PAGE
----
Euthanasia: Contemporary Debates
Every human is desirous to live and enjoy the fruits of life till he dies. But some times a human being is desirous to end his life by use of unnatural means. While ‘suicide’ denotes the manner by which a person ends his life by his own acts, the intentional termination of a patient’s life, by act or omission of medical care, is called ‘mercy killing’ or ‘euthanasia’.
The Encyclopedia of Crime and Justice defines euthanasia as ‘an act of death which will provide relief from a distressing or intolerable condition of living’. This decision may involve direct intervention (active euthanasia) or withholding of life-prolonging measures (passive euthanasia). If it is with the patient’s consent and he has consciously and expressly approved of the decision, it is known as ‘voluntary euthanasia’. Where the individual concerned is not aware of the decision and has not consciously and expressly approved it in advance, it is called ‘non-voluntary euthanasia’.
Euthanasia and code of medical ethics
Euthanasia presents a paradox in the code of medical ethics, for it involves a contradiction within the Hippocratic oath, which is essentially the promise to prolong and protect life even when a patient is in the late and most painful stages of a fatal disease. The paradox lies in the fact that while an attempt to prolong life violates the promise to relieve pain, relief of pain by killing violates the promise to prolong and protect life. This argument of ‘conflict of duties’ was used by the defence in a crucial case decided by the Dutch High Court in 1984, known as the Alkmaar case. In this case, a ninety-five year old lady was unable to eat or drink and subsequently lost consciousness. On regaining consciousness, she pleaded with her doctor several times to put an end to her suffering. After discussing the matter with his assistant physicians and the son of the patient, the doctor agreed to her request for euthanasia. Later, charged with mercy killing, in his defence, the doctor argued that his legal duty to preserve and prolong life had been in conflict with his duty as a physician to relieve his patient’s unbearable suffering. Though the lower court and the court of appeals rejected this argument, the High Court suggested that this matter should be considered taking into account ‘responsible medical opinion’, measured by the ‘prevailing standards of medical ethics’.
This decision implied that when a patient was in an unbearable situation and there was no hope of improvement and his suffering could not be relieved in any other way; a doctor who has acted on the patient’s explicit, persistent and well-informed request for euthanasia, would not be held guilty of an offence. In the same year, the Royal Dutch Medical Association issued guidelines on euthanasia, which were later put into law by the Dutch Parliament in 1993. Under these, Dutch doctors could provide help to patients who were suffering unbearably without any hope of improvement and who also asked to be helped to die. Netherlands thus became the first country in which euthanasia is officially condoned and widely practiced.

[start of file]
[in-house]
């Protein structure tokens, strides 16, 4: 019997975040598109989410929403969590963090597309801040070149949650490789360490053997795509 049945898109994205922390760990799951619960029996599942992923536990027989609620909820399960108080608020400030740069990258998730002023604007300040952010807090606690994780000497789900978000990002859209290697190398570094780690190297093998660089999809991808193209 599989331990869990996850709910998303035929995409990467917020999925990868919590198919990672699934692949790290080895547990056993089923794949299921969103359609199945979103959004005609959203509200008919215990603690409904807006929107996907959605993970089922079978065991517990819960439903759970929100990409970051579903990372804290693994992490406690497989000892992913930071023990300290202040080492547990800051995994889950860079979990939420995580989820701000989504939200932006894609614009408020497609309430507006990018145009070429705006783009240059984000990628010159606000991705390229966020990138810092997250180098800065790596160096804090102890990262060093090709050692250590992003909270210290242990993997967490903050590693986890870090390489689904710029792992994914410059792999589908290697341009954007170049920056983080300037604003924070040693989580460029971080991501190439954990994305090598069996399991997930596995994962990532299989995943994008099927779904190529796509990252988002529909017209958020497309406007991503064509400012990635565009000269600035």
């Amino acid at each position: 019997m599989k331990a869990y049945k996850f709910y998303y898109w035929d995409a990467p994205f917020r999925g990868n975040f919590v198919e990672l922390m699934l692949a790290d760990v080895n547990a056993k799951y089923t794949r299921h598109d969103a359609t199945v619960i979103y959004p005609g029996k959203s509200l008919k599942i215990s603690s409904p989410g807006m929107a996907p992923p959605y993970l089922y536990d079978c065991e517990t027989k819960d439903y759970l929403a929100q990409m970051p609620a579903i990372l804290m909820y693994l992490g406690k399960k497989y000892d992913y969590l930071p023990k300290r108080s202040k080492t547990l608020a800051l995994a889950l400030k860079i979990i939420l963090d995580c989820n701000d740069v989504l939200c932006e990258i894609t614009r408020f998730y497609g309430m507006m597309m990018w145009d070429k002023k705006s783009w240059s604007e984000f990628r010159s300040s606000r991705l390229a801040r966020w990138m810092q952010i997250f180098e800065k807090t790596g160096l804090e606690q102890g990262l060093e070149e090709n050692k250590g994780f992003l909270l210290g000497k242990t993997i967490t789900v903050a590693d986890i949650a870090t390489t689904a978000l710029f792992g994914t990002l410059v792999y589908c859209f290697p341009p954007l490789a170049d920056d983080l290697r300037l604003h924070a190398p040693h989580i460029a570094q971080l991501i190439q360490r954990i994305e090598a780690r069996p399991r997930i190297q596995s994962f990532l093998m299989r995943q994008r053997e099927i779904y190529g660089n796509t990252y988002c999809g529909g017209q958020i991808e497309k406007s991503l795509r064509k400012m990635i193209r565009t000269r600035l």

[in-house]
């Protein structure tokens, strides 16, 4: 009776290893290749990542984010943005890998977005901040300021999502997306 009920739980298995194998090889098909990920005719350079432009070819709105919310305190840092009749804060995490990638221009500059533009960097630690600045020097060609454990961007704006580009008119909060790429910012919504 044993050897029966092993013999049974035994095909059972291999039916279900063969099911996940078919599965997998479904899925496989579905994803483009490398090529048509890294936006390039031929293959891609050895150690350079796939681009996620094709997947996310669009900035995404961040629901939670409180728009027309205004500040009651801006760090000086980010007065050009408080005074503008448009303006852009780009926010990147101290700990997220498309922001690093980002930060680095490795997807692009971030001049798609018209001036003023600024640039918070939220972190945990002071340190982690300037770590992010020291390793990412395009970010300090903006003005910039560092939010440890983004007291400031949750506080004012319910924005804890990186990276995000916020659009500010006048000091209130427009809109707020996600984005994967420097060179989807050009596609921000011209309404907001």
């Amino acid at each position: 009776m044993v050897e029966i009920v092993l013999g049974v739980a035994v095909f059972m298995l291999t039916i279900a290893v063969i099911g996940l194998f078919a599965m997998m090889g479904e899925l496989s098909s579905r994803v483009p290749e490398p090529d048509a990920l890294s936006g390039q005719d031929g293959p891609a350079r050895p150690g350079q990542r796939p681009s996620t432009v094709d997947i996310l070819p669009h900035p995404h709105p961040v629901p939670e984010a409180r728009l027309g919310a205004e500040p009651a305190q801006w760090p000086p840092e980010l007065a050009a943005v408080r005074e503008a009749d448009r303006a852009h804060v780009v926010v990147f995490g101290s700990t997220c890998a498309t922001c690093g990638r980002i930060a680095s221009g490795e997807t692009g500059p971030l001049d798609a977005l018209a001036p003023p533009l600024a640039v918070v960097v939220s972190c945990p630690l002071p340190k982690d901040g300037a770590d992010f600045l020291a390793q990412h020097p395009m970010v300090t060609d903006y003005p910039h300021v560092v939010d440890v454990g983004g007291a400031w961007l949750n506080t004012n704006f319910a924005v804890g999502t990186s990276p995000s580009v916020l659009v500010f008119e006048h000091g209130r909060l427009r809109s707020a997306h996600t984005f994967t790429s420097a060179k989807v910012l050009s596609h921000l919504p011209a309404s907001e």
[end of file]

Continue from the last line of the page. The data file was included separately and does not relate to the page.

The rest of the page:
Euthanasia and Law
While growing population demands make it nearly impossible to have referendums of popular choice in every particular dispute, it is true that for the law to be respected and effective, it must, in a democracy, embody what is generally regarded as right. A series of opinion polls conducted both in India and abroad revealed that a majority of the population was in favor of legalisation of euthanasia. In one such historic referendum in November 1994, Oregon (U.S.A.) became the first state to vote in favor of physically assisted suicide.
Some scholars have recently been arguing that the State has no right to force a person to live in a state of unbearable pain and bear the expense of unproductive medical treatment. Every person must have a right to choose his own way of life and the State cannot force a person to live in a particular manner.
In England, there is the famous case of Dr. Nigel Cox who was tried for attempted murder. In August 1991, Lillian Boyes had been suffering acute pain from rheumatoid arthritis, which her doctor, Nigel Cox, was unable to control with analgesics. She repeatedly begged him to kill her and, in the face of her terrible anguish and his own inability to control the pain, Dr. Cox injected Lillian Boyes with two ampoules of potassium chloride - a double dose of a lethal drug that has no curative or pain killing properties. Some days later a Roman Catholic nurse reported his action and he was charged with attempted murder. He was found guilty and was given a twenty-month suspended prison sentence. The General Medical Council reviewed his case and said that while a doctor could ease pain and suffering, it is ‘wholly outside that duty to shorten life in order to relieve suffering’. Nevertheless, the Council added that it had decided ‘to temper justice with mercy’ and impose no penalty.
The comparatively recent de-criminalisation of suicide in many countries offers an escape for the patient without doctor’s involvement. In England, though the 1961 Suicide Act has removed the possibility of criminal prosecution for those recovering from a failed suicide attempt, it is still a criminal offence to aid, abet, counsel or procure a suicide. Therefore death must be accomplished alone and unaided, and unfortunately for many this is no longer physically possible. In some countries notably Germany, Switzerland and Sweden, aiding a suicide is not a crime and a doctor can provide appropriate drugs to an incurably ill patient though not administer them.
In India, suicide per se is not a crime but attempted suicide is. Exception 5 the Section 300, IPC protects a person who causes the death of another above the age of eighteen with his/her consent. However this section has a limited scope. It only reduces the gravity of the offence and the person charged is made liable for culpable homicide not amounting to murder. The doctors, who have taken active steps in supplying lethal drugs to patients on their requests, can claim the benefit of this exception. However this is not sufficient as euthanasia is absolutely different and is applied in cases of advanced old age and severe illness.